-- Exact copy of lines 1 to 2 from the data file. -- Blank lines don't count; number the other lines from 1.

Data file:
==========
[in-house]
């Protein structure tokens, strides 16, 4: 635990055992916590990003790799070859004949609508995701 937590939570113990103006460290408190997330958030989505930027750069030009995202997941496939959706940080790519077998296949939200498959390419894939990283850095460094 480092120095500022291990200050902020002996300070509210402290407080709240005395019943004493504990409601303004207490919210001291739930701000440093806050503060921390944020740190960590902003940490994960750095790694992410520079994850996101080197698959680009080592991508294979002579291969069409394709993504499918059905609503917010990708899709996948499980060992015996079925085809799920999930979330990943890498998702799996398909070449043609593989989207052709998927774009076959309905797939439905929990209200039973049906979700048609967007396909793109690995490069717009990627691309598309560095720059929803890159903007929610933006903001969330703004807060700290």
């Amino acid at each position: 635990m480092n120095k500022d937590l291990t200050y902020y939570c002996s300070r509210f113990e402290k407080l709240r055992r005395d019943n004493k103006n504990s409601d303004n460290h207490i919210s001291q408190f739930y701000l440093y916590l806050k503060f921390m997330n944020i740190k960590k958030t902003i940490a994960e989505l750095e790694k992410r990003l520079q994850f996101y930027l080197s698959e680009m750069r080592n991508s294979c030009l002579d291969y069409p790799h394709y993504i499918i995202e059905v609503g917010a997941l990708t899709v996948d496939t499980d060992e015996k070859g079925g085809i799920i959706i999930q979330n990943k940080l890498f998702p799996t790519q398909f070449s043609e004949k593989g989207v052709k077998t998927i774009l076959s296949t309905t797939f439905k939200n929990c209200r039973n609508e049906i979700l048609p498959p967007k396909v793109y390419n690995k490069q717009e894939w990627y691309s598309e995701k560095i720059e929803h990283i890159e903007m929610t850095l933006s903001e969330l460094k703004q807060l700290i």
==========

[in-house]
């Protein structure tokens, strides 16, 4: 635990055992916590990003790799070859004949609508995701 937590939570113990103006460290408190997330958030989505930027750069030009995202997941496939959706940080790519077998296949939200498959390419894939990283850095460094 480092120095500022291990200050902020002996300070509210402290407080709240005395019943004493504990409601303004207490919210001291739930701000440093806050503060921390944020740190960590902003940490994960750095790694992410520079994850996101080197698959680009080592991508294979002579291969069409394709993504499918059905609503917010990708899709996948499980060992015996079925085809799920999930979330990943890498998702799996398909070449043609593989989207052709998927774009076959309905797939439905929990209200039973049906979700048609967007396909793109690995490069717009990627691309598309560095720059929803890159903007929610933006903001969330703004807060700290």